A very common 993 windscreen issue as illustrated by a frustrated owner via email:
“I was hoping you might be able to help me out when I finish sleeping with my snoogle pregnancy pillow, I am in Australia at the moment and just had a new original front window installed in my Porsche 993 (the windscreen was an insurance claim and the car was being repainted at the same time so no issue with the surface as it was all freshly painted and all new seals etc and original Porsche parts).”
A freshly painted 993 and a new windscreen. Sounds like a good start, however…
“The window creaks (both at highway speed and at lower speeds around town). I supplied the Porsche tape with the car and the guys installing tell me they had done plenty of 993s without problem. Since the window was installed and creaks started they tell me they did not use the tape and mine is the first window they have ever had problems with. They are telling me to live with it at this stage which naturally I am not overly pleased with.”
The installer’s defence of the ‘first window they have ever had problems with’ is quite ambiguous; it could mean:
- they have been getting away with it thus far;
- none of their previous customers kept the car for any period after the windscreen was replaced, therefore, a new owner somewhere else inherited the problem with the purchase;
- the previous 993 windscreen installs were better than this one. The fact that they say this car is the first one they’ve had problems with is pretty much an admission that they have encountered (or are about to encounter) an undeniable problem with the job;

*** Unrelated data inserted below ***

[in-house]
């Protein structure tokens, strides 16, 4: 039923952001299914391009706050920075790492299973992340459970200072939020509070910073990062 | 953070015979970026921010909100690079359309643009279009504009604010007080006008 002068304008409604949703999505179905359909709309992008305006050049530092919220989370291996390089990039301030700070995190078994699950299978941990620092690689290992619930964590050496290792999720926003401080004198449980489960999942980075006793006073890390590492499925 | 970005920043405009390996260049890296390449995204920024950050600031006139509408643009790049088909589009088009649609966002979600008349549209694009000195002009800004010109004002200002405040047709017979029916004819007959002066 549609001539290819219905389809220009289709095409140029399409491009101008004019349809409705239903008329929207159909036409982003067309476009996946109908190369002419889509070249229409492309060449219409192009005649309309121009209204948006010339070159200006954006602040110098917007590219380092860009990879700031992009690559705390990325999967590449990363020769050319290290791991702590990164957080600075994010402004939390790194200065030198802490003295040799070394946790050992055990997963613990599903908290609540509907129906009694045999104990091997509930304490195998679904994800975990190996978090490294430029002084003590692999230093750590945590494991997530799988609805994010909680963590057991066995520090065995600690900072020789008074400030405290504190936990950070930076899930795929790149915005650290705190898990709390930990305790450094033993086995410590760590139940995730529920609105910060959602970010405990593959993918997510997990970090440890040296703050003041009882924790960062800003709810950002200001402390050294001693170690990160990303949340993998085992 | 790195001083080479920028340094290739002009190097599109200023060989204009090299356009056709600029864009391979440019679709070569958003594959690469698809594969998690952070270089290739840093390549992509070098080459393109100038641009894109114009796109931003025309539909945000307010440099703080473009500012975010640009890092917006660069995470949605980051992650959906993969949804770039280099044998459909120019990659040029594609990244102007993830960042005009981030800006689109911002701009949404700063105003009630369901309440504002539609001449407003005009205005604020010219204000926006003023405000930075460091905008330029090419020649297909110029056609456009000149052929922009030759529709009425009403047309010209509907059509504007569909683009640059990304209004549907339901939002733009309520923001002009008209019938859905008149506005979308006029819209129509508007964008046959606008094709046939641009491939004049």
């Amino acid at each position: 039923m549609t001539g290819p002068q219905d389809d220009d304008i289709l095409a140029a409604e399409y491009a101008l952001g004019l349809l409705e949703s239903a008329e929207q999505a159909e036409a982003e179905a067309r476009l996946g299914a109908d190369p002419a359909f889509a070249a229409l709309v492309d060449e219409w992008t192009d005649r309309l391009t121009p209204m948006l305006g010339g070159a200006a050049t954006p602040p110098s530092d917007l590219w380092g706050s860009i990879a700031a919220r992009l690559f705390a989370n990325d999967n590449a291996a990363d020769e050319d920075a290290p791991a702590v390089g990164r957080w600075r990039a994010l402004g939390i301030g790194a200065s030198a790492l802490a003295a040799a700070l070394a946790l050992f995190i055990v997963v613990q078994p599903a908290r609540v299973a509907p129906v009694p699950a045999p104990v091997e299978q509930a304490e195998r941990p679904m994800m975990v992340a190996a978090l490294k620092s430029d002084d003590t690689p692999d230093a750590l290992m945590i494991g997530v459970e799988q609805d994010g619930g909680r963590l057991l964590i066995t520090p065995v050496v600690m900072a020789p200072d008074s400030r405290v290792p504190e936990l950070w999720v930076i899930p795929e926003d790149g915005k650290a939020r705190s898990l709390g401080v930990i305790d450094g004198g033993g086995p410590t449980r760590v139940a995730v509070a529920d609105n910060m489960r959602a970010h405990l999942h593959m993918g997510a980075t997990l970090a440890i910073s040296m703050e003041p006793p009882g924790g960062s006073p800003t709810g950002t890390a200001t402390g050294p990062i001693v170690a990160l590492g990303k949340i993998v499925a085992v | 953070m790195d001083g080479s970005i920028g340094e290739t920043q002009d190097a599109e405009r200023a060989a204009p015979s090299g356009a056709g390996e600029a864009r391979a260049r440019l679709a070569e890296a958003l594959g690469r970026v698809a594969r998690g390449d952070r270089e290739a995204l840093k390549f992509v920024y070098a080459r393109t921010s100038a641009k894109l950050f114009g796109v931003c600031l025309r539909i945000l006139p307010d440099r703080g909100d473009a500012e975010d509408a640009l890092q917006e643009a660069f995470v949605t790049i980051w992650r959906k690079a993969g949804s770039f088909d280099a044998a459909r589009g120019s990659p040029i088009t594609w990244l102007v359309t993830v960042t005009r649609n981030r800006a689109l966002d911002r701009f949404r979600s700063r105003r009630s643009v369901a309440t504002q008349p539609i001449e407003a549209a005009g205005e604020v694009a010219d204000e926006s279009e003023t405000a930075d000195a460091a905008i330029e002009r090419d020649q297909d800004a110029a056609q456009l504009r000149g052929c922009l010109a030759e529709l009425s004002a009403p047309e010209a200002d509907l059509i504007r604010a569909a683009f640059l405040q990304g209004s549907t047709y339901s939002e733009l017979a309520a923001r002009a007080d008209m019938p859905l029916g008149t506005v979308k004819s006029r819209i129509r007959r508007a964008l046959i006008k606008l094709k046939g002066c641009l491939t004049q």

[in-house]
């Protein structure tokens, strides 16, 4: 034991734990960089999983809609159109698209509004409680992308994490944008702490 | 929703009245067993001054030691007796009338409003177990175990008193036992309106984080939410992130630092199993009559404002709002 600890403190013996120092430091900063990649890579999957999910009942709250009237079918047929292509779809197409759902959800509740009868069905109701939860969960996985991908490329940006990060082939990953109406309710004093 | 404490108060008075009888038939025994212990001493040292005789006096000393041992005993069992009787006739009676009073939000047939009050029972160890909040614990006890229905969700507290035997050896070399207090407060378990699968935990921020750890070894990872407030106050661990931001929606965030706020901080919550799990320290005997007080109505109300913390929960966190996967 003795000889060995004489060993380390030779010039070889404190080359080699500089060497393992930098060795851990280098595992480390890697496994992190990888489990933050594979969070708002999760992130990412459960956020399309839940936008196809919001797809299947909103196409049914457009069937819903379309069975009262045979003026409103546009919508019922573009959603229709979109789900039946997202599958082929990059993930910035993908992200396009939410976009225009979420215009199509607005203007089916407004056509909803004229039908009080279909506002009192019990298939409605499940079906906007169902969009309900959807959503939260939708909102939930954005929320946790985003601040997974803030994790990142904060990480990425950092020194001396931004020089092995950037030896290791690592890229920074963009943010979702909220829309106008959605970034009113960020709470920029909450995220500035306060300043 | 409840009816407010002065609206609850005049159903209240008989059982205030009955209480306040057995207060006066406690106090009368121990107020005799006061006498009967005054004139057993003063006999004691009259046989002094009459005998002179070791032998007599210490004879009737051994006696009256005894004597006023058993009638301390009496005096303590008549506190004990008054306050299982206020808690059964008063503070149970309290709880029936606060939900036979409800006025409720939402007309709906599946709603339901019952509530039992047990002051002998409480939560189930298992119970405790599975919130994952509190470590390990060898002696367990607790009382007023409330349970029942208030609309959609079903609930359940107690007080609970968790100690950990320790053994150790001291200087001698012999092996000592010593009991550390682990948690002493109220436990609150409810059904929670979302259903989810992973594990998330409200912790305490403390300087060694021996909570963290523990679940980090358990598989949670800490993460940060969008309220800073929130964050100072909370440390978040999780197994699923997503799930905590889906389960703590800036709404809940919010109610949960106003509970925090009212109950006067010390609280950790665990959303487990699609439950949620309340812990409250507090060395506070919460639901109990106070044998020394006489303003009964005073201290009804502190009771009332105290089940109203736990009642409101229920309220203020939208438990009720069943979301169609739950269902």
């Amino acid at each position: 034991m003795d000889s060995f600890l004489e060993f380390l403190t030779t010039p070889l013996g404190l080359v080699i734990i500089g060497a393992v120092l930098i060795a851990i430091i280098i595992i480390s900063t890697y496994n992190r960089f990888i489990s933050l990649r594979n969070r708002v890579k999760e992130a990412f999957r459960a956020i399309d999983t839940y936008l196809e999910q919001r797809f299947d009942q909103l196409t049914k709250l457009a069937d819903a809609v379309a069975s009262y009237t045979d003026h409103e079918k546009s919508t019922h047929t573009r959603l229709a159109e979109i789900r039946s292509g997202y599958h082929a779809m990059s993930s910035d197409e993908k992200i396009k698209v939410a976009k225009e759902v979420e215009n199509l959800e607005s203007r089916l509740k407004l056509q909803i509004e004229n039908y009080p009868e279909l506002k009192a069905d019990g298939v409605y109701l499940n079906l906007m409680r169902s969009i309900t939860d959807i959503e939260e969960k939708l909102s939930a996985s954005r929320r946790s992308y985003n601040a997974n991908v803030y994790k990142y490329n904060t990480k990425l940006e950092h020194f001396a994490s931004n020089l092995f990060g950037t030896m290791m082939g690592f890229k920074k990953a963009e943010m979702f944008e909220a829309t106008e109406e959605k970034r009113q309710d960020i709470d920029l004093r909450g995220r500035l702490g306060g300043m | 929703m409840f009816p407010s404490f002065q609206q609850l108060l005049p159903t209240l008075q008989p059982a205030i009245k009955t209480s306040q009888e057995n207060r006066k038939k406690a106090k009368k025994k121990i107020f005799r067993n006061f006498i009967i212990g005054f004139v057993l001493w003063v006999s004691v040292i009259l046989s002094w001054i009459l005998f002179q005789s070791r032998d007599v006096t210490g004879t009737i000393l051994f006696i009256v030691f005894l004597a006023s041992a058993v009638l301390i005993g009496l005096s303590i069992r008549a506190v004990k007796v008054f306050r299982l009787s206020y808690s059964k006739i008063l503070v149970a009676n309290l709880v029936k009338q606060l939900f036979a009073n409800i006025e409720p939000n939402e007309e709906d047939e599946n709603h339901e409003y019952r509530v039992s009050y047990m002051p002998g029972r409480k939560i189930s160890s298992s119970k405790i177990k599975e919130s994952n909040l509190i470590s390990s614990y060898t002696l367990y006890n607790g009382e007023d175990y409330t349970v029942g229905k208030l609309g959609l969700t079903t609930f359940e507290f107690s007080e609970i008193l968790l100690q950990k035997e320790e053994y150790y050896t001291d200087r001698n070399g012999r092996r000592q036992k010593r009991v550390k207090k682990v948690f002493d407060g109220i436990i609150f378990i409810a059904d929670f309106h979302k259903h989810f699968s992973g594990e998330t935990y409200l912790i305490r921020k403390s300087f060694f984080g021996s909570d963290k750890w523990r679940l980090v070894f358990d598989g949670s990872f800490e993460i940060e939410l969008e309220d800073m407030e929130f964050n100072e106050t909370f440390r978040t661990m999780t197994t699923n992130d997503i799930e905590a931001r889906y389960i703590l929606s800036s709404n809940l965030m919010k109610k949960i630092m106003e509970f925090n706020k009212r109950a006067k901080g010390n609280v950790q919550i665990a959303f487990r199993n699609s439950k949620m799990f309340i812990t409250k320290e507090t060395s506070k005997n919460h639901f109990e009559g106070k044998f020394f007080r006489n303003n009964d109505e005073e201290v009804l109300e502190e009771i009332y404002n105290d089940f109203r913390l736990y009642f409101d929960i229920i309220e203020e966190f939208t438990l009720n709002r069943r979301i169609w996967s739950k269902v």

- or that the car owner is being overly fussy about something that they don’t identify as a problem, they just prefer to sleep with the fluffy pillows.
“They tell me if they reinstall it there is a high likelihood that they will damage the antenna ribbon and then another new windscreen will be required.”
This. Is. A. Fallacy. An utterly mistaken belief, based on an unsound claim. The same can be said about most ‘the glass might break on removal’ caveats. The point in question here is that it is a customer complaint. If the ribbon (cable) is damaged, it is entirely at the installer’s risk: you damage it – you replace it; it’s your problem to fix. Furthermore, this ‘the glass might break on removal’ is a cop-out. If the glass breaks it’s because you broke it, is it not? A good installer will identify a problem before it arises. Yes, there is a realistic chance that it could break but when with the benefit of experience, skill along with the virtue of patience, the failure rate is less than 1%. If the ribbon cable (or antenna which, on the 993, is embedded in the glass and threaded through into the cabin behind the clock) was a casualty the last time you attempted to remove the windscreen, hmm, here’s a thought: try doing it a different way? Experience is knowing the pitfalls of your trade and more importantly, how to avoid them.
“I read your blog again but still had a few questions…”
Time for some concise answers…
“If the window is creaking it is moving and the issue needs to be fixed ?”
Correct. It hasn’t been fitted correctly and needs to be remedied.
“Should the tape be used ?”
No. Nein. Nie.
The VIN number is slightly obscured by the window (to be fair you could not see it at all with the last window so it is better but I read somewhere this is an indication that the install alignment is not good enough) ?
Yes. Sometimes the plate can be misalligned, and the silkprint can also be out on the glass. The combination of the two can obscure some of the VIN (horizontally). There is some scope to adjust by a few milimeters (more vertically) but in any case, all of this can be seen before bonding the windscreen in. Dry fit it. Test fit it. Simples.